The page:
RGF Policy Brief: What King v. Burwell Could Mean for New Mexicans

(Albuquerque, NM) – The health care law known as ObamaCare remains controversial, not just among the population at large, but among legal experts and in the courts. The latest decision relating to the health care law popularly known as “ObamaCare” was heard by the US Supreme Court in March of this year. The decision could impact the flow of hundreds of billions of dollars in Obamacare subsidies as well as taxes and mandates under the law.

A new report from the Rio Grande Foundation, “New Mexico and King v. Burwell What Kind of Exchange Are We? What does that Mean for Citizens and Policymakers” finds that New Mexico’s “hybrid” exchange would likely be impacted by a US Supreme Court finding for the plaintiffs in a decision that is expected to be handed down this summer.

To date, Amy Dowd, the director of the New Mexico Health Insurance Exchange, has claimed that “the case isn’t likely to have a bearing on New Mexico because the court is looking at the federal, as opposed to state, exchanges. But, in discussions with health care experts and research on the law, Paul Gessing, president of the Rio Grande Foundation found information to the contrary.

NM should avoid higher gasoline tax

Some New Mexicans have convinced themselves that the challenges facing the state's highways require a higher gasoline tax. They're wrong, and here's why.

First, the true condition of New Mexico's roads contrasts with the oft-heard claims that they are "crumbling" and "in disrepair." In the Reason Foundation’s latest national analysis, the overall performance and cost-effectiveness of New Mexico’s highways ranked seventh. States graded worse included our neighbors Texas (11th), Arizona (19th), Oklahoma (22nd), Utah (29th), and Colorado (33rd).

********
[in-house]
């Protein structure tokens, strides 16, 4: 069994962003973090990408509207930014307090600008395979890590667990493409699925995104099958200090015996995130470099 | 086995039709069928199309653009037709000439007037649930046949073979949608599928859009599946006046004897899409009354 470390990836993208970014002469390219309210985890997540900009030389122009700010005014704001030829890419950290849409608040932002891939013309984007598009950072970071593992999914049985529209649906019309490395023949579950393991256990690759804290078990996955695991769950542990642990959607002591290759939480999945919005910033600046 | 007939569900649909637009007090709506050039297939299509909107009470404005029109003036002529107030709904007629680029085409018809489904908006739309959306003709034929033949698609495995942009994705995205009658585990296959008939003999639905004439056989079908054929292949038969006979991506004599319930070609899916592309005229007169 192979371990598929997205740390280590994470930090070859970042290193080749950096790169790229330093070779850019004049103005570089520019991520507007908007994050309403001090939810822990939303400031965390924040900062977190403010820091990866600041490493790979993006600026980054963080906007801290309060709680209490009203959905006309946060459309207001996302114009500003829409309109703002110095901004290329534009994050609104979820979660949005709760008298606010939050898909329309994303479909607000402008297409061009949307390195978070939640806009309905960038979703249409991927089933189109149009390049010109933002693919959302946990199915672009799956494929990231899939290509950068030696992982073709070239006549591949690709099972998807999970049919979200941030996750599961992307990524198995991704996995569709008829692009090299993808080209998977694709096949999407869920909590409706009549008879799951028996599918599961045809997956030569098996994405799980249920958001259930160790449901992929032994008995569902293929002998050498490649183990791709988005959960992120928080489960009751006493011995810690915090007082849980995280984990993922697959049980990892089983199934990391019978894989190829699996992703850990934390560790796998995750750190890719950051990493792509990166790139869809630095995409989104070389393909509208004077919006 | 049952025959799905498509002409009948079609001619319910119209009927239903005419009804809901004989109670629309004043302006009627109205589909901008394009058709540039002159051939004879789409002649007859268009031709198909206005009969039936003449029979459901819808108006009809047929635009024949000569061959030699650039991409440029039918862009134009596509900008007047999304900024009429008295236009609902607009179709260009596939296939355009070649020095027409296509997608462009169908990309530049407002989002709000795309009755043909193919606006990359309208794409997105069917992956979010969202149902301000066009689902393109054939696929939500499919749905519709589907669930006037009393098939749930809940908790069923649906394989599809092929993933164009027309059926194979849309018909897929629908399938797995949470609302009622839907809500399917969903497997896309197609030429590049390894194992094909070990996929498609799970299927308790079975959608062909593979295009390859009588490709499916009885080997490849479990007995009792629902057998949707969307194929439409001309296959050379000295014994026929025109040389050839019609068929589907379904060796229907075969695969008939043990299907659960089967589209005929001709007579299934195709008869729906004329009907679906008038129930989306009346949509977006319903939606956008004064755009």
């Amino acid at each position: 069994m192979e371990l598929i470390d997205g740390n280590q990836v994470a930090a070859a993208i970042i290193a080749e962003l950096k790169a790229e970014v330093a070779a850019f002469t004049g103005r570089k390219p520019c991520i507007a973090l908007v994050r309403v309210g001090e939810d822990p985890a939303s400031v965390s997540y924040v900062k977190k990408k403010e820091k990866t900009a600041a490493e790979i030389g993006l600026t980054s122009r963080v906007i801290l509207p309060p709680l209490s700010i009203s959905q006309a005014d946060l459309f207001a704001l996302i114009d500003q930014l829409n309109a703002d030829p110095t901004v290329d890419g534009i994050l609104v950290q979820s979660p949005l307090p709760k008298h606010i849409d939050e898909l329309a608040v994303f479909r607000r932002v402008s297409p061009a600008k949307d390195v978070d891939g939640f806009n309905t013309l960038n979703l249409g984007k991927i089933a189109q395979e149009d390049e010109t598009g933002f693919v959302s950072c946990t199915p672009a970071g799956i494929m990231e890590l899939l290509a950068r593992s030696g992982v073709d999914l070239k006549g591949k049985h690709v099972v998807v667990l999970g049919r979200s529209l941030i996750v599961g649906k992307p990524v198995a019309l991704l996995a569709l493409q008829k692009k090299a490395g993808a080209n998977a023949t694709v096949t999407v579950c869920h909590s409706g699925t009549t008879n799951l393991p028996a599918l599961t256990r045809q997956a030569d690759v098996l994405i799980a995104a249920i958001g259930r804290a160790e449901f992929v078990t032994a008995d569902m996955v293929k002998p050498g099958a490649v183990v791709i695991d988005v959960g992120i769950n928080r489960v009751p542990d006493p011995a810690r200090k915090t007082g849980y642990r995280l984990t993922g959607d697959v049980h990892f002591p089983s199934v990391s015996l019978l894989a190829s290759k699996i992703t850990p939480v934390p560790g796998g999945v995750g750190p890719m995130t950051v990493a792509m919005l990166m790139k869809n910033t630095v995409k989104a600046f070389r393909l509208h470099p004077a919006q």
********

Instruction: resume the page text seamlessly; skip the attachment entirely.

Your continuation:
New Mexico scored its best marks in maintenance disbursements per mile (1st), capital-bridge disbursements per mile (6th) and rural arterial pavement condition (6th).

Still there's no denying that the revenue needed to build and maintain highways is stagnant. Autos are becoming more efficient, and Millennials do not drive as much as previous generations. Between the 2009 and 2014 fiscal years, New Mexico's road fund rose from $371.1 million to $380.6 million. Adjusted for inflation, the increase became a small decline.

New Mexico's job market is improving, but our work-force participation rates remain depressed

New Mexico's job market is finally showing signs of life in the wake of the "Great Recession" as new federal data presented here by the Rio Grande Foundation show:

Obviously, New Mexico's job situation remains far worse than it is in any of our neighboring states, but at least there is a pulse. Unfortunately, not much was done during the recent legislative session to set the stage for continued job and economic growth, so perhaps it was inevitable that New Mexico would see some job growth after years of the State economy being flat on its back.

As the chart below clearly shows, workforce participation in New Mexico lags the national average badly (by nearly 10 percentage points). And, while the national rate has declined in the wake of the "Great Recession," New Mexico's has quite literally collapsed with only slight improvement having taken place since 2011.

Obviously, there are some systemic issues with New Mexico's economy and the New Mexico Senate in particular blocked any and all significant reforms.

Recent Paul Gessing interview: the impact of low oil and gas prices on New Mexico

Natural gas prices have been down for some time but oil has rebounded somewhat in recent weeks. Here's a recent interview I did on the issue and how the prices of these important commodities impact New Mexico.

New Mexico Senate leader Sanchez happy with status quo

There is a battle under way in New Mexico over whether to be happy with the status quo or to enact free market reforms that will improve our state. Based on his efforts this session and his recent attack on me and my organization, it is clear that Sen. Michael Sanchez is in the former camp and I and my organization are in the other.